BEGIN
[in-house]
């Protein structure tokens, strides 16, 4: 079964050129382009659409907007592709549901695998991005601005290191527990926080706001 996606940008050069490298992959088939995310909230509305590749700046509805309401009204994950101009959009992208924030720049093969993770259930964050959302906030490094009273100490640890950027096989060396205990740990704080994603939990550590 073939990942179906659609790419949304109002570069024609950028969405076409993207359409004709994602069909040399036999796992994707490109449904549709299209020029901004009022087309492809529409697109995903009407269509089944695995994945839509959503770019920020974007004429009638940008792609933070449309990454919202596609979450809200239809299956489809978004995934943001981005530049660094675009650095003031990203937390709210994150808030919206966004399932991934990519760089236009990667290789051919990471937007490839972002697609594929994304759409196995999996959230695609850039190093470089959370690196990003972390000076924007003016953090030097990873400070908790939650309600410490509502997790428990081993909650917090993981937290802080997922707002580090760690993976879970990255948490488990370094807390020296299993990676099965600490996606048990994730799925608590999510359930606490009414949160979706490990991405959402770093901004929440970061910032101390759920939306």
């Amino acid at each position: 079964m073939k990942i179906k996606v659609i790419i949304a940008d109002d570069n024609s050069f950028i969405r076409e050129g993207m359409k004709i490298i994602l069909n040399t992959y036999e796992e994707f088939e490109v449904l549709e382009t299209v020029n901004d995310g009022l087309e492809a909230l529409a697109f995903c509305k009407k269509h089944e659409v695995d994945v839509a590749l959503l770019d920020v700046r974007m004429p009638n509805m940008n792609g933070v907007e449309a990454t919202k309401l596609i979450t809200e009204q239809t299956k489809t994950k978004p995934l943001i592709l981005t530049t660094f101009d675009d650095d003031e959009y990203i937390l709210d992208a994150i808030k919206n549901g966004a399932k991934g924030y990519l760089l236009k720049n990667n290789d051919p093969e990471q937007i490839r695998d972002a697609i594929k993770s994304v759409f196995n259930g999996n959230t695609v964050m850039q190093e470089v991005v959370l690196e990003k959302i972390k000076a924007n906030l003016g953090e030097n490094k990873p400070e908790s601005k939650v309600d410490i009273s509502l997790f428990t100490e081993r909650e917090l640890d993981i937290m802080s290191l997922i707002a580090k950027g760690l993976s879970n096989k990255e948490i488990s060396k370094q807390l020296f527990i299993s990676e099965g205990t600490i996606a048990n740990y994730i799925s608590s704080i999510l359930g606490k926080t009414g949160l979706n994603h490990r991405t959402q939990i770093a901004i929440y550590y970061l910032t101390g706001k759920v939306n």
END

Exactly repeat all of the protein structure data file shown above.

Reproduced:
[in-house]
């Protein structure tokens, strides 16, 4: 079964050129382009659409907007592709549901695998991005601005290191527990926080706001 996606940008050069490298992959088939995310909230509305590749700046509805309401009204994950101009959009992208924030720049093969993770259930964050959302906030490094009273100490640890950027096989060396205990740990704080994603939990550590 073939990942179906659609790419949304109002570069024609950028969405076409993207359409004709994602069909040399036999796992994707490109449904549709299209020029901004009022087309492809529409697109995903009407269509089944695995994945839509959503770019920020974007004429009638940008792609933070449309990454919202596609979450809200239809299956489809978004995934943001981005530049660094675009650095003031990203937390709210994150808030919206966004399932991934990519760089236009990667290789051919990471937007490839972002697609594929994304759409196995999996959230695609850039190093470089959370690196990003972390000076924007003016953090030097990873400070908790939650309600410490509502997790428990081993909650917090993981937290802080997922707002580090760690993976879970990255948490488990370094807390020296299993990676099965600490996606048990994730799925608590999510359930606490009414949160979706490990991405959402770093901004929440970061910032101390759920939306």
């Amino acid at each position: 079964m073939k990942i179906k996606v659609i790419i949304a940008d109002d570069n024609s050069f950028i969405r076409e050129g993207m359409k004709i490298i994602l069909n040399t992959y036999e796992e994707f088939e490109v449904l549709e382009t299209v020029n901004d995310g009022l087309e492809a909230l529409a697109f995903c509305k009407k269509h089944e659409v695995d994945v839509a590749l959503l770019d920020v700046r974007m004429p009638n509805m940008n792609g933070v907007e449309a990454t919202k309401l596609i979450t809200e009204q239809t299956k489809t994950k978004p995934l943001i592709l981005t530049t660094f101009d675009d650095d003031e959009y990203i937390l709210d992208a994150i808030k919206n549901g966004a399932k991934g924030y990519l760089l236009k720049n990667n290789d051919p093969e990471q937007i490839r695998d972002a697609i594929k993770s994304v759409f196995n259930g999996n959230t695609v964050m850039q190093e470089v991005v959370l690196e990003k959302i972390k000076a924007n906030l003016g953090e030097n490094k990873p400070e908790s601005k939650v309600d410490i009273s509502l997790f428990t100490e081993r909650e917090l640890d993981i937290m802080s290191l997922i707002a580090k950027g760690l993976s879970n096989k990255e948490i488990s060396k370094q807390l020296f527990i299993s990676e099965g205990t600490i996606a048990n740990y994730i799925s608590s704080i999510l359930g606490k926080t009414g949160l979706n994603h490990r991405t959402q939990i770093a901004i929440y550590y970061l910032t101390g706001k759920v939306n």